One of the great truisms in life (and a staple component of my oldest stand-up routine) is that anyone compelled to introduce a statement with "Now, I'm not a racist, but…" is about to say something really, really racist. Things that are not racist do not need "I'm not a racist" as a qualifier. In practice, of course, this is usually an intro to a statement along the lines of "…but I really think we need to start killing more Mexicans."

Similarly, I am entirely convinced that Our Leader's half-assed scheme is in fact a bailout simply by virture of the number of times we are being told it is not a bailout. A genuine Not Bailout would not have to be preceded consistently with "This is not a bailout." Were it not, it would not look and behave like one. Instead we have something that looks, feels, and acts like a bailout enveloped in reassurances that it isn't.

Here is how I interpret the proposal: the Treasury Department would be given authorization to spend nearly a trillion dollars buying worthless mortgages "at market value" without even a hint – literally, not one word – of new regulations to create the charade of trying to prevent this from recurring. This is right-wing economics in a nutshell – government regulation is the antichrist, but its handouts are demanded. The benevolent, Divinely Inspired hand of the market cannot accept government meddling and rules, but it sure as hell can accept government cash. Check that. It's actually your cash. This sort of thing happens around the world with some regularity (see Sweden's banks) but the response is usually for the government to take over the institutions and run them responsibly before ponying up to pay down the bad debt. This is just taking money out of your pocket, handing it to some jackasses who gave a crackhead a $300,000 mortgage, and telling them to go on their merry way. "Racketeering" might be a better term.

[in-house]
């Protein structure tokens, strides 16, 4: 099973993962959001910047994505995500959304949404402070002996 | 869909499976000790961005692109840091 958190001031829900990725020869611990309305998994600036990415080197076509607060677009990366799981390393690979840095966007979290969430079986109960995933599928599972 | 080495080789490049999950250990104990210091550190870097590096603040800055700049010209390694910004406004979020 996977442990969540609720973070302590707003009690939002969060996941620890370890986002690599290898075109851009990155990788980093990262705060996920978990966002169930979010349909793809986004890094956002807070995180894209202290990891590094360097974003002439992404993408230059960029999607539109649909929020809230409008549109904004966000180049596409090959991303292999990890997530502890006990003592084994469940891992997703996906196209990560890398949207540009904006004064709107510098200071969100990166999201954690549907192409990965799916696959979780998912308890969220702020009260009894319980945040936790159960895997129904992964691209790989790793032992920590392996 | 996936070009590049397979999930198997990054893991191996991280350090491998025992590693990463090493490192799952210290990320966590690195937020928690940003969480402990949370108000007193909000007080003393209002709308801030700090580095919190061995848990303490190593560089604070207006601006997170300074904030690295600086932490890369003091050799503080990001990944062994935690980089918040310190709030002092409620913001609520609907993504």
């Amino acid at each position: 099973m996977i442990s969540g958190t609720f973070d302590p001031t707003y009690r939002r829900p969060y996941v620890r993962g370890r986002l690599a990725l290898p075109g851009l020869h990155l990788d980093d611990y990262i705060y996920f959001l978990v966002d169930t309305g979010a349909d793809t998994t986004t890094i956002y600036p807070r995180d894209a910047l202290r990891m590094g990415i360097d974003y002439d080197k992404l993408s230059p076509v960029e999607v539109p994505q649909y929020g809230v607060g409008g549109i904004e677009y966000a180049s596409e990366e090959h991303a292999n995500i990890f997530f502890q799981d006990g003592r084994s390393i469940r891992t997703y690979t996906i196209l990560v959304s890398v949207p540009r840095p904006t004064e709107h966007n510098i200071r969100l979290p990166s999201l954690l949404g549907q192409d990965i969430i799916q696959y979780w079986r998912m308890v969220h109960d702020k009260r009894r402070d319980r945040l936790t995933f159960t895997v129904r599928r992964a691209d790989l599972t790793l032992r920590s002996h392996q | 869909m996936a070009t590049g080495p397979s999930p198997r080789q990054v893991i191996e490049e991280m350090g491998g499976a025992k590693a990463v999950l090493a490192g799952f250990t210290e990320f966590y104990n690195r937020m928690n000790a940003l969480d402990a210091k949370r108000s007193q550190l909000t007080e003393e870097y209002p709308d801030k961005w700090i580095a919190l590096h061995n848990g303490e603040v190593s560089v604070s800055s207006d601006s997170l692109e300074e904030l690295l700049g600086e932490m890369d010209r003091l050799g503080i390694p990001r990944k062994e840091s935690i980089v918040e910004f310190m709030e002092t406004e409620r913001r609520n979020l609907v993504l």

The problems here are so transparent that the bailout seems like some kind of joke. First, the entire problem is that people are refusing to accept "market value" (i.e., half of whatever over-inflated price they paid) for their homes. We have too many $500,000 mortgages on homes suddenly worth $225,000. Offering $225,000 isn't going to solve anything. What this will amount to is either very few mortgages being bought (unlikely) or the government bidding against itself until it pays far, far over "market value" for this worthless crap (very likely). Second, we don't have $700 billion. That's larger than the annual budget of the Pentagon. It's larger than the cost of the entire Iraq War. It's almost 20% of the entire Federal budget. The only way to create $700 billion out of thin air will involve A) selling more Treasury paper to China, as if they'd buy it, and/or B) whipping out the printing press and printing more money. Third, seriously? No new regulations? No promise to maybe consider looking into thinking about enforcing the ones already on the books? Just a hearty chuckle, telling the financial industry "You sure fucked that one up!" as we hand them a check for three-quarters of a trillion dollars?

What no one seems to understand (and what the GOP is in full crisis mode to delay until after November) is that these institutions need to be allowed to fail. The consequences will be dire, but the consequences of these idiotic schemes to keep the patient alive on the heart-lung machine for a few more weeks at a time will be far worse. The patient is going to die anyway, and this Mugabe-style "Debt? Just print more money!" plan is going to make things even harder on those stuck footing the bill when the inevitable happens. And when it does, whether it's 1929 all over again or something milder, of course we will see Mrs. Republican, Mr. Free Market Worshiper, Mr. More Tax Cuts, Mrs. Supply Side Economics, and Mr. Get Big Government Out of Our Lives front and center, hands outstretched, awaiting the handouts that inevitably follow the disasters that their policies cause.